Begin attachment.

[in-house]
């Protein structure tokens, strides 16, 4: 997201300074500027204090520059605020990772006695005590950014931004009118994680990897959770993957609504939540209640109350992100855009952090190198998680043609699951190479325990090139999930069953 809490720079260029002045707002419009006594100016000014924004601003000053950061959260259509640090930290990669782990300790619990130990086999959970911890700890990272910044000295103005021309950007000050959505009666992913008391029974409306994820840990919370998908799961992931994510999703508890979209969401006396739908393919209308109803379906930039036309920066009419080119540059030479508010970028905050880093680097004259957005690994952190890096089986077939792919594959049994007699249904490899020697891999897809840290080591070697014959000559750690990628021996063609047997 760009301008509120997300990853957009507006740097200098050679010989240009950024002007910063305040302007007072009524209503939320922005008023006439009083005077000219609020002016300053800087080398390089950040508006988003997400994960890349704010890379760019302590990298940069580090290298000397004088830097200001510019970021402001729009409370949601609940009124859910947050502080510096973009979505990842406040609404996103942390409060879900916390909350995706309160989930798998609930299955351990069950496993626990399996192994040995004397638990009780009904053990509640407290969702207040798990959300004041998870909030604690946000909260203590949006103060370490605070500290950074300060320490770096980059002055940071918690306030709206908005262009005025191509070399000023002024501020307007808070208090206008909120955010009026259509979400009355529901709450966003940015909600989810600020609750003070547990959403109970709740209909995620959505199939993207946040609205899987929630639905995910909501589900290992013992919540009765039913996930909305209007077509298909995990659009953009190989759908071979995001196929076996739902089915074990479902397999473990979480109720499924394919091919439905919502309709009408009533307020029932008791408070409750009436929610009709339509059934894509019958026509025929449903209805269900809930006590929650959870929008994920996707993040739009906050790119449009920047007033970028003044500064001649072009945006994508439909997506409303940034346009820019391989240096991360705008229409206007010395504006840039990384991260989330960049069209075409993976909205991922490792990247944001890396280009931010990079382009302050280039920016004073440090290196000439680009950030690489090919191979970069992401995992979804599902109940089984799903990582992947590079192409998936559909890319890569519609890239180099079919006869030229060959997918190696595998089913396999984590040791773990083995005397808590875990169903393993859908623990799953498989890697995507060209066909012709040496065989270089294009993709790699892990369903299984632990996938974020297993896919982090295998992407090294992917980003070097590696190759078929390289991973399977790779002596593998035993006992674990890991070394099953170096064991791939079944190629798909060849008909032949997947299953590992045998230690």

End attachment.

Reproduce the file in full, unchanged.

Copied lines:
[in-house]
């Protein structure tokens, strides 16, 4: 997201300074500027204090520059605020990772006695005590950014931004009118994680990897959770993957609504939540209640109350992100855009952090190198998680043609699951190479325990090139999930069953 809490720079260029002045707002419009006594100016000014924004601003000053950061959260259509640090930290990669782990300790619990130990086999959970911890700890990272910044000295103005021309950007000050959505009666992913008391029974409306994820840990919370998908799961992931994510999703508890979209969401006396739908393919209308109803379906930039036309920066009419080119540059030479508010970028905050880093680097004259957005690994952190890096089986077939792919594959049994007699249904490899020697891999897809840290080591070697014959000559750690990628021996063609047997 760009301008509120997300990853957009507006740097200098050679010989240009950024002007910063305040302007007072009524209503939320922005008023006439009083005077000219609020002016300053800087080398390089950040508006988003997400994960890349704010890379760019302590990298940069580090290298000397004088830097200001510019970021402001729009409370949601609940009124859910947050502080510096973009979505990842406040609404996103942390409060879900916390909350995706309160989930798998609930299955351990069950496993626990399996192994040995004397638990009780009904053990509640407290969702207040798990959300004041998870909030604690946000909260203590949006103060370490605070500290950074300060320490770096980059002055940071918690306030709206908005262009005025191509070399000023002024501020307007808070208090206008909120955010009026259509979400009355529901709450966003940015909600989810600020609750003070547990959403109970709740209909995620959505199939993207946040609205899987929630639905995910909501589900290992013992919540009765039913996930909305209007077509298909995990659009953009190989759908071979995001196929076996739902089915074990479902397999473990979480109720499924394919091919439905919502309709009408009533307020029932008791408070409750009436929610009709339509059934894509019958026509025929449903209805269900809930006590929650959870929008994920996707993040739009906050790119449009920047007033970028003044500064001649072009945006994508439909997506409303940034346009820019391989240096991360705008229409206007010395504006840039990384991260989330960049069209075409993976909205991922490792990247944001890396280009931010990079382009302050280039920016004073440090290196000439680009950030690489090919191979970069992401995992979804599902109940089984799903990582992947590079192409998936559909890319890569519609890239180099079919006869030229060959997918190696595998089913396999984590040791773990083995005397808590875990169903393993859908623990799953498989890697995507060209066909012709040496065989270089294009993709790699892990369903299984632990996938974020297993896919982090295998992407090294992917980003070097590696190759078929390289991973399977790779002596593998035993006992674990890991070394099953170096064991791939079944190629798909060849008909032949997947299953590992045998230690």